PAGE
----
Researchers at Amundsen-Scott South Pole Station have been watching the sun set for weeks. At the poles, the sun traces an excruciatingly slow corkscrew between equinoxes, first spiraling up to a point 23° above the horizon (only about as high as the sun gets in Chicago around 10am on December 21st) on the solstice, then slowly spiraling back down to the horizon over the next three months.
In about an hour from now, the last limb of the sun will slip below the south polar horizon, the twilight gradually fading for another three weeks. The sun won't appear again until September 20th.
Fourteen people will spend the next five months at Amundsen-Scott, with no possibility of leaving until the end of August.
I've never felt great about the Daylight Saving Time switch happening in the beginning of March, but here it is. Oddly, I have no trouble changing eleven or twelve time zones, but the one-hour change in the spring (but not the fall) always messes me up.
Anyway, if you live in the U.S. or Canada (excluding Arizona and Saskatchewan), it's probably an hour later than you think it is.
In general, people using words they don't understand, presumably to sound smart, drives me up a tree. In specific, I wish against reason that more people knew how time zones worked. Microsoft's Raymond Chen agrees:
One way of sounding official is to give the times during which the outage will take place is a very formal manner. "The servers will be unavailable on Saturday, March 17, 2012 from 1:00 AM to 9:00 AM Pacific Standard Time."
Did you notice something funny about that announcement?
On March 17, 2012, most of the United States will not be on Standard Time. They will be on Daylight Time. (The switchover takes place this weekend.)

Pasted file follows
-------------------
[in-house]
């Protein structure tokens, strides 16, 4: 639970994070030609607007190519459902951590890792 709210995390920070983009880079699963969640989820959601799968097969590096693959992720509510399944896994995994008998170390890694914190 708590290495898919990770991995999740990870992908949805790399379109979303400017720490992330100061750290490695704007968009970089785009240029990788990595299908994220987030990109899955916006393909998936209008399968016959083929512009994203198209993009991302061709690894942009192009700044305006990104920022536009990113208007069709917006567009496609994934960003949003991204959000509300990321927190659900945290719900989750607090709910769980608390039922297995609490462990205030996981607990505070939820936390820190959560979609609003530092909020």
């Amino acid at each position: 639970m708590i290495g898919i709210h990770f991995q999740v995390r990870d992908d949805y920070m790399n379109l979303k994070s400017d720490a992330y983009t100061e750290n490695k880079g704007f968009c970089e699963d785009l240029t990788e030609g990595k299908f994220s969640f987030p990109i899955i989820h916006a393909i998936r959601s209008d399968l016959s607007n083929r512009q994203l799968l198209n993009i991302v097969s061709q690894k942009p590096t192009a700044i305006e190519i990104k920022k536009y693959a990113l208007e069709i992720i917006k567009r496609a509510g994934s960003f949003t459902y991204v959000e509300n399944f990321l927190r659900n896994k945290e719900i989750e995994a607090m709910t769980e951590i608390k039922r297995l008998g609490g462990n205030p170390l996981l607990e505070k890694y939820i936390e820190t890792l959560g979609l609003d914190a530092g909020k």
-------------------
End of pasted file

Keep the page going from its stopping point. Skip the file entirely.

Now, I'm one of the few people in the world who has implemented a complete time zone package for Windows systems, and regular readers will already know about my vocal defense of the Olson/IANA time zone database. So I don't expect most people to know the ins and outs of time zone abbreviations. But this is the point Chen makes, and I would like to make: if you don't know what you're writing, don't write it. Say "Central time" or "local Chicago time" instead of "Central Standard Time," if for no other reason than you'll be wrong about the latter 8 months out of the year.
At this time of year, people from the tropics to the poles really become aware of changes in the lengths of the days. Yesterday Chicago had 11 hours of daylight for the first time since October 18th; we get 12 hours of daylight less than three weeks from now. Tuesday the sun set at 5:30pm for the first time since standard time returned on November 5th; it sets at 7pm on March 16th.
From the solstice through February 1st we only get about one additional hour of daylight (though, because of the Earth's orbit, most of it comes in the evening). But the really dramatic changes are now: from February 20th to April 20th, we get 3 more hours of daylight—an average of 3 minutes per day. Plus, the second weekend of March puts us into Daylight Saving Time, so sunsets occur more than two hours later in April than in February.